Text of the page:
The central doors are called the Royal Gates  because the King of Glory Himself passes through them invisibly for the nourishment of the Orthodox faithful during Holy Communion (Holy Gifts).  The central doors are also referred to as "Holy" because through them pass the Holy Gifts (the Body and Blood of Christ), and no one may pass through them except the ordained.  The Royal Gates are also called "Great",  for their size in comparison to the northern and southern doors,  for the greatness of the Holy Gifts which believers in Christ partake of, and because of the great act of opening them during Divine Services.  Opening of the Royal gates represents an opening to the Kingdom of Heaven for the faithful.
  The curtain, which hangs behind the royal gates, is drawn and withdrawn, during the course of  Divine Services, and at times conceals the view  of those present in the body of the church.  The opening of the curtain during Divine Services signifies the opening of to the world, the mystery of salvation, which, from the beginning, going back to Adam and Eve (our forefathers), was closed  to us because of the fall of man into sin.  Only through the coming of the Son of God, was eternal life made possible for mankind.
   The Altar represents eternal life, the Kingdom of Heaven, the presence of God, and Paradise, where Adam and Eve lived.  It also represents all the places where the Son of God performed His great and wondrous works during His life on earth.
   The place where the deacon pronounces the ektenias and reads the gospel is called the nave.  On each end of the nave, past the northern and southern doors, is a place for readers and singers, portraying angels, singing praise to Almighty God.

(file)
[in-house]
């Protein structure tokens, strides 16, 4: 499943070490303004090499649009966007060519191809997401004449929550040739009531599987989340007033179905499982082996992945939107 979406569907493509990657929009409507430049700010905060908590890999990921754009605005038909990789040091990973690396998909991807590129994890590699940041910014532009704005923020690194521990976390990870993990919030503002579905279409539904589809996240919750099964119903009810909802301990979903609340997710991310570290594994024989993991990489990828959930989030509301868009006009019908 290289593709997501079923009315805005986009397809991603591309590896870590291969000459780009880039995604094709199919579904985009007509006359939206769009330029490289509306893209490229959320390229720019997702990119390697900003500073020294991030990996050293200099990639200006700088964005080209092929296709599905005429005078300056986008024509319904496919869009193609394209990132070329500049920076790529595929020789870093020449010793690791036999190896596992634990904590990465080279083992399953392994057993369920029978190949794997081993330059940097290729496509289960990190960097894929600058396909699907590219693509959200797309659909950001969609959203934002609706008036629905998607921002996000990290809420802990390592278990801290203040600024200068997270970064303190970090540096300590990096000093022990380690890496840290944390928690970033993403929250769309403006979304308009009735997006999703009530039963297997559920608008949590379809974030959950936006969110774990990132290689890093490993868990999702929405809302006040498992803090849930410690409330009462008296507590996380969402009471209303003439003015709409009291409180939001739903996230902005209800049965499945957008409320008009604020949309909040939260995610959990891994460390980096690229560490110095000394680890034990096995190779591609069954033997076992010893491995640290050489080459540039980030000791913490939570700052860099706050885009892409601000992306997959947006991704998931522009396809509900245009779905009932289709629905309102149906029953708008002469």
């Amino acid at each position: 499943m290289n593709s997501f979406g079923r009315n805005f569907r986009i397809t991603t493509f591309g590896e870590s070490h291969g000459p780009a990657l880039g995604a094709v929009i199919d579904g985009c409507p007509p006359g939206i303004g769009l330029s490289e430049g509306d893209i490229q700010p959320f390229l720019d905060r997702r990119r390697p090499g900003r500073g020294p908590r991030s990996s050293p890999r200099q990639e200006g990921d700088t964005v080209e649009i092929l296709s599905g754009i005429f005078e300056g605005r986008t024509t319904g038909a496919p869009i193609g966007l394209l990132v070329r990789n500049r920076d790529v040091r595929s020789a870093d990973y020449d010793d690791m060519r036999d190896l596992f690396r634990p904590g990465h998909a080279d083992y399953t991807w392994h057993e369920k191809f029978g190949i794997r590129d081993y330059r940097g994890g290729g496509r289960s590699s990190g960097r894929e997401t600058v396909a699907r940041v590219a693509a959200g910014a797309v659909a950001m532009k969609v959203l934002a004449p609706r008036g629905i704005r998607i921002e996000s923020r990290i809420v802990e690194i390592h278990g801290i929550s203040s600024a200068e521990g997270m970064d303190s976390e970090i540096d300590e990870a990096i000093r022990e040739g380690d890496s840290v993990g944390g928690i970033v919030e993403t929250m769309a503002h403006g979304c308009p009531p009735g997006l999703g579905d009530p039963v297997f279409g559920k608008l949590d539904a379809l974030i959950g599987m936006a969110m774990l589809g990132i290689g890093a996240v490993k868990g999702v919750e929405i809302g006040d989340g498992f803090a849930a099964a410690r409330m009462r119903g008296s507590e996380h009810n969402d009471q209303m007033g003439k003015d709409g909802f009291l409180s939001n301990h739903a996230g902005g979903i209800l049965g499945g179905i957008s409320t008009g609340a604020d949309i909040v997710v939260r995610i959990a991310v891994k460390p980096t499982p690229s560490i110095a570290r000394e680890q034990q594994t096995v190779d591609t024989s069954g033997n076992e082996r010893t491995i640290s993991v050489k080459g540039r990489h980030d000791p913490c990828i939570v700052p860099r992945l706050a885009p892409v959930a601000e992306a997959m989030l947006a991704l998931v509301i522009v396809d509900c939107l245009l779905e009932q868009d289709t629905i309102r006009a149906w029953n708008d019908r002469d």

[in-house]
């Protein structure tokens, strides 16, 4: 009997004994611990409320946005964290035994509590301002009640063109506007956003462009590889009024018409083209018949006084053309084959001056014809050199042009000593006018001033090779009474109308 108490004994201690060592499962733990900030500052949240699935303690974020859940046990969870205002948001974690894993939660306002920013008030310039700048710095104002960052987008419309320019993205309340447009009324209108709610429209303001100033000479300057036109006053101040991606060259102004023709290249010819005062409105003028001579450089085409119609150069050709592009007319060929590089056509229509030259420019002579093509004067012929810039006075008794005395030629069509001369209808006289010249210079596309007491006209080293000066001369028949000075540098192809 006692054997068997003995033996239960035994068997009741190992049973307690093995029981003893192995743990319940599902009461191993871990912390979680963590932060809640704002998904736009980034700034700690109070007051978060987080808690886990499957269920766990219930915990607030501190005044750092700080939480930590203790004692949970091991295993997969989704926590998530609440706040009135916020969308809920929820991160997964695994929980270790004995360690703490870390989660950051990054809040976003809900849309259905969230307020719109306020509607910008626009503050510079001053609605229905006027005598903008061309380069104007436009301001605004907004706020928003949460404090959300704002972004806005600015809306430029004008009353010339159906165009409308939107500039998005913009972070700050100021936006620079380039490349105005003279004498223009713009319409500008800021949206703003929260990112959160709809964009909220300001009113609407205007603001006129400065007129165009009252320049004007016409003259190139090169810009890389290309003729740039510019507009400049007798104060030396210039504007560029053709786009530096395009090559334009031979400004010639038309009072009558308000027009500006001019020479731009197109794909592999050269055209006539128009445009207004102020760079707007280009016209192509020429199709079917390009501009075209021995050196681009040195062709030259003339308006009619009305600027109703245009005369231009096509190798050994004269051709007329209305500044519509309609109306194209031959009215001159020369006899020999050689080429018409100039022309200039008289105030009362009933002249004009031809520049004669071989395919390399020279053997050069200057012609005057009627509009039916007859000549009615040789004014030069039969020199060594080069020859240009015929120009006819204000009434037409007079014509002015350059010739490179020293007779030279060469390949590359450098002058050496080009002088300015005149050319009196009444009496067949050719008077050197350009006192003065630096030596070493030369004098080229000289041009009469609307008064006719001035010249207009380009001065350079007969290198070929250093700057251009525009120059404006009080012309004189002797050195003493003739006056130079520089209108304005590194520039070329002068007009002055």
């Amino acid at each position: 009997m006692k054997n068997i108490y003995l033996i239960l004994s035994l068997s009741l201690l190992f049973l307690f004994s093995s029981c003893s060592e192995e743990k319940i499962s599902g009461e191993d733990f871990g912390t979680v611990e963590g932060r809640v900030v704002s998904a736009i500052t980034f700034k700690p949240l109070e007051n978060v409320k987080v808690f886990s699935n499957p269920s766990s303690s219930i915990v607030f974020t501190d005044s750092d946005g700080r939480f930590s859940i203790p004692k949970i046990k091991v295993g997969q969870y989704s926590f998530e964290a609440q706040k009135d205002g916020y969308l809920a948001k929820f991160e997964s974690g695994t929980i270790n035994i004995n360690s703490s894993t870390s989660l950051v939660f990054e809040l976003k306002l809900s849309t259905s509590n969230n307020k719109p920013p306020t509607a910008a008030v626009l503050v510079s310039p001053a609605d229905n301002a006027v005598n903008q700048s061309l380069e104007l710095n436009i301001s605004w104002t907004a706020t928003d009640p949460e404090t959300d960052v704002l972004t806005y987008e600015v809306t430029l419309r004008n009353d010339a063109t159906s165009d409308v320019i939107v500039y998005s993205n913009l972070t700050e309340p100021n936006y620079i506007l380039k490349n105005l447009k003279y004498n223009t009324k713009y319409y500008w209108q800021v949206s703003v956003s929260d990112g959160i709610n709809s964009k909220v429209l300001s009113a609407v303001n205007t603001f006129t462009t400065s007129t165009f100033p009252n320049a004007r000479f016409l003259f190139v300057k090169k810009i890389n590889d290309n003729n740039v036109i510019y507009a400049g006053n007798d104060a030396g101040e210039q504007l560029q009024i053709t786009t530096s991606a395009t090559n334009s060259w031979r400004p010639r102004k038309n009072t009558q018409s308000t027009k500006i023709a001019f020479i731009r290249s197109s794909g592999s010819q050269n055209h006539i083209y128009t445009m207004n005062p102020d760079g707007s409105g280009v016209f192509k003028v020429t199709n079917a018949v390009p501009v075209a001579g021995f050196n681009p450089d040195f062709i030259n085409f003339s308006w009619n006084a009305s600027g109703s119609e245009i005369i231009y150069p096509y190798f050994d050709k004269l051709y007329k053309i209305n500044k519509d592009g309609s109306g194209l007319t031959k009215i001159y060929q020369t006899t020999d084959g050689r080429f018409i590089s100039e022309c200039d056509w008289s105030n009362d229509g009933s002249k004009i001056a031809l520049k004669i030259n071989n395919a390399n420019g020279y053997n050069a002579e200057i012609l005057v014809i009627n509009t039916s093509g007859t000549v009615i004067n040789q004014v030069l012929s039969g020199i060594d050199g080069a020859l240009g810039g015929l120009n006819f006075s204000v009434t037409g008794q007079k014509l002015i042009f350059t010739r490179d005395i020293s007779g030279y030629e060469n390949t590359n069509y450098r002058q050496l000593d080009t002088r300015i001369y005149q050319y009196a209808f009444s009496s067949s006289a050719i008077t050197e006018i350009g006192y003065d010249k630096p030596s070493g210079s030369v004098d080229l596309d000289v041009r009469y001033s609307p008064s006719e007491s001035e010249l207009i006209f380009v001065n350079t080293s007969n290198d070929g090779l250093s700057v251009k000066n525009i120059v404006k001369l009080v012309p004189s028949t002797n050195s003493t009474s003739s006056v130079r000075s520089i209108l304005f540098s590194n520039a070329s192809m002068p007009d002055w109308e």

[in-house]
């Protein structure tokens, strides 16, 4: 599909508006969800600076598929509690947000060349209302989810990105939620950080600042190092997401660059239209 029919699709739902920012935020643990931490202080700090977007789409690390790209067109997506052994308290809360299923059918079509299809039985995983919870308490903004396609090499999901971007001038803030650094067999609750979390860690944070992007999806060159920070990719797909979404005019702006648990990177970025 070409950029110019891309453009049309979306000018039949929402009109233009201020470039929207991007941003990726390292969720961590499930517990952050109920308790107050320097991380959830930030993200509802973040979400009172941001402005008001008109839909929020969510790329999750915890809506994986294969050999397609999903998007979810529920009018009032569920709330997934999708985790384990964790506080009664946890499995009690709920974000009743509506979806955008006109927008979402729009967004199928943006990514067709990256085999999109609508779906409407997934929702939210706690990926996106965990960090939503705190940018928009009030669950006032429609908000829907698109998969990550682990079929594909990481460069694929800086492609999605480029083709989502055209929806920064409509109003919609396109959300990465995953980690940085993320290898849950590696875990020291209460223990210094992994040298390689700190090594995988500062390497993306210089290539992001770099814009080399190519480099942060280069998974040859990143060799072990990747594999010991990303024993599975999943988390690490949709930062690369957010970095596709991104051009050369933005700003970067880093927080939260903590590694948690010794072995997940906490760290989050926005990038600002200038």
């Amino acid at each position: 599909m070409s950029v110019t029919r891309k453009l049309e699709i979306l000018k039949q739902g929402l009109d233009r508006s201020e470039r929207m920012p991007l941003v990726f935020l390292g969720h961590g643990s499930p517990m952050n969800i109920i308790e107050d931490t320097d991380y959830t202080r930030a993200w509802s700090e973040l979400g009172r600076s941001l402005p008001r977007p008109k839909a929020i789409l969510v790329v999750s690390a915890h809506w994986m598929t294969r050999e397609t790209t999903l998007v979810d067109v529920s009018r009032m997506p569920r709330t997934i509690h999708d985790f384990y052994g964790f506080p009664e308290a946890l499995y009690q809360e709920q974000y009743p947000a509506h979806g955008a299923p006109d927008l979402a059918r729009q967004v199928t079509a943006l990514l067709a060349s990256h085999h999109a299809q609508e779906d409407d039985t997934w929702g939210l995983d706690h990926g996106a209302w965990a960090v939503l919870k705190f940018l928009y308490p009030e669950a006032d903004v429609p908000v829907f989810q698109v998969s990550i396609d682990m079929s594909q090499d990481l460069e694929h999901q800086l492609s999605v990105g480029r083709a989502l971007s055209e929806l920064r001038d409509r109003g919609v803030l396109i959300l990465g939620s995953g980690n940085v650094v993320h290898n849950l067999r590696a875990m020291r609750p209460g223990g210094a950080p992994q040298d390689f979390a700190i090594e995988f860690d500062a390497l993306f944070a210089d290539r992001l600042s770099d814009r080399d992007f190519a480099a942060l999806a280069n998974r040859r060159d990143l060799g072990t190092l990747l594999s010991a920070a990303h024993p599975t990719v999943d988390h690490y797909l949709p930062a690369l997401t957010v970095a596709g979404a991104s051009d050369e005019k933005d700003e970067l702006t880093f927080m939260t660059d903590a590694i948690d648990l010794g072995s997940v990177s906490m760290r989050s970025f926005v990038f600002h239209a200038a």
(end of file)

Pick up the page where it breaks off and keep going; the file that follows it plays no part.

Our true God reveals Himself to us, in the House of God, through readings from the Word of God, through church songs, sermons, and through priest's acts performed during Divine Services.  Our True God also reveals himself through the external and internal arrangements of different parts of the church.  Those who are attentive will find answers to all their questions that occupy the human mind, and will be enriched  with the comforting knowledge of God,  knowledge of the world and of mankind, and about how our God, one in Entity but Three in Persona, perfect in Himself, accomplishing everything through His word, Who holds everything in His hands and Who provides goodness to all His creation.
   With the appearance of Christianity, a new way of life evolved and provided a deeper understanding of the inner history of ancient man.  It showed that they lost their way, that they lost the meaning of life for which they were created for: to sanctify and shine on earth, with the eternal light of God's perfection, but they instead, turned away from their purpose, because they wanted to bless the earth with their own glory, and in reality disgraced the earth with all kinds of shameful acts that they could possibly think of.  Like past generations, all of mankind is under the umbrella of sin and is in need of a Healer--- A House of God.

Church of the Assumption
Stafford, VA

The Russian Orthodox Church Outside Russia (ROCOR)
                            Under the Omophor of His Grace,                                Metropolitan Nicholas,  First Hierarch of the Russian Orthodox Church Abroad 

(Services in Slavonic and English)
Clergy:  Priest John Trepatschko (Rector)
                Deacon Joseph Sirko